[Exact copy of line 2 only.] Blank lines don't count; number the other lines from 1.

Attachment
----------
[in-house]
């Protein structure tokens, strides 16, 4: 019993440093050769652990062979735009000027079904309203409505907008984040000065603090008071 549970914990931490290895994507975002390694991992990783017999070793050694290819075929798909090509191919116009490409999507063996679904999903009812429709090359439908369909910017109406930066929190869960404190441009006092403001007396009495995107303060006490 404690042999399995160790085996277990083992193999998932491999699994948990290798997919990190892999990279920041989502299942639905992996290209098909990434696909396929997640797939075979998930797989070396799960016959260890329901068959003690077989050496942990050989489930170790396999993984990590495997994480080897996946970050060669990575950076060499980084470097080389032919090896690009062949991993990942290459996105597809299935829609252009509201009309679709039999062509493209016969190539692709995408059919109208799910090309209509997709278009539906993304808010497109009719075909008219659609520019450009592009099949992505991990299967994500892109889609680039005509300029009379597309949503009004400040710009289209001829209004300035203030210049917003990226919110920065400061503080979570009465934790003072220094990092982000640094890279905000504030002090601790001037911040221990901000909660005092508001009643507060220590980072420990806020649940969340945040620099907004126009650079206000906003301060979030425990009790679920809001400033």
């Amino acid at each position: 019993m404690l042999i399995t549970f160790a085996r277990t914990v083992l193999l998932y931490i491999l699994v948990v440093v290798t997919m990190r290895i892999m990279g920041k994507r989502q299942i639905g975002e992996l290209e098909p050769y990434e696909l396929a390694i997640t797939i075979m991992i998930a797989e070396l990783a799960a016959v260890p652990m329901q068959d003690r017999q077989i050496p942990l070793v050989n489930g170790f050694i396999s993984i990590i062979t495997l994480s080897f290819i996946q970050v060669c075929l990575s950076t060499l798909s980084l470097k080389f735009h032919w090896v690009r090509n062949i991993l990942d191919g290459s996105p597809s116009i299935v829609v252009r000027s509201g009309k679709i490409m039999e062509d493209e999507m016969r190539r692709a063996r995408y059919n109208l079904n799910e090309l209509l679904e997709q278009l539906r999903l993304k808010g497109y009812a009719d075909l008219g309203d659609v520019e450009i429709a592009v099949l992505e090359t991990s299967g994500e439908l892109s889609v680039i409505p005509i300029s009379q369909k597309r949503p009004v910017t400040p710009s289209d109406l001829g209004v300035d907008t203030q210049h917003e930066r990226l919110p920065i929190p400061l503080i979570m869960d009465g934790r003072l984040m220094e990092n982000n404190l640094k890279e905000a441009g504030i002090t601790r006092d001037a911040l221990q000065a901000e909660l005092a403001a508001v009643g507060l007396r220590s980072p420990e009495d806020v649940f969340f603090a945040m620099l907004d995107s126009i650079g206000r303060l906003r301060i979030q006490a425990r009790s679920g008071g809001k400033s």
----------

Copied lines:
């Protein structure tokens, strides 16, 4: 019993440093050769652990062979735009000027079904309203409505907008984040000065603090008071 549970914990931490290895994507975002390694991992990783017999070793050694290819075929798909090509191919116009490409999507063996679904999903009812429709090359439908369909910017109406930066929190869960404190441009006092403001007396009495995107303060006490 404690042999399995160790085996277990083992193999998932491999699994948990290798997919990190892999990279920041989502299942639905992996290209098909990434696909396929997640797939075979998930797989070396799960016959260890329901068959003690077989050496942990050989489930170790396999993984990590495997994480080897996946970050060669990575950076060499980084470097080389032919090896690009062949991993990942290459996105597809299935829609252009509201009309679709039999062509493209016969190539692709995408059919109208799910090309209509997709278009539906993304808010497109009719075909008219659609520019450009592009099949992505991990299967994500892109889609680039005509300029009379597309949503009004400040710009289209001829209004300035203030210049917003990226919110920065400061503080979570009465934790003072220094990092982000640094890279905000504030002090601790001037911040221990901000909660005092508001009643507060220590980072420990806020649940969340945040620099907004126009650079206000906003301060979030425990009790679920809001400033």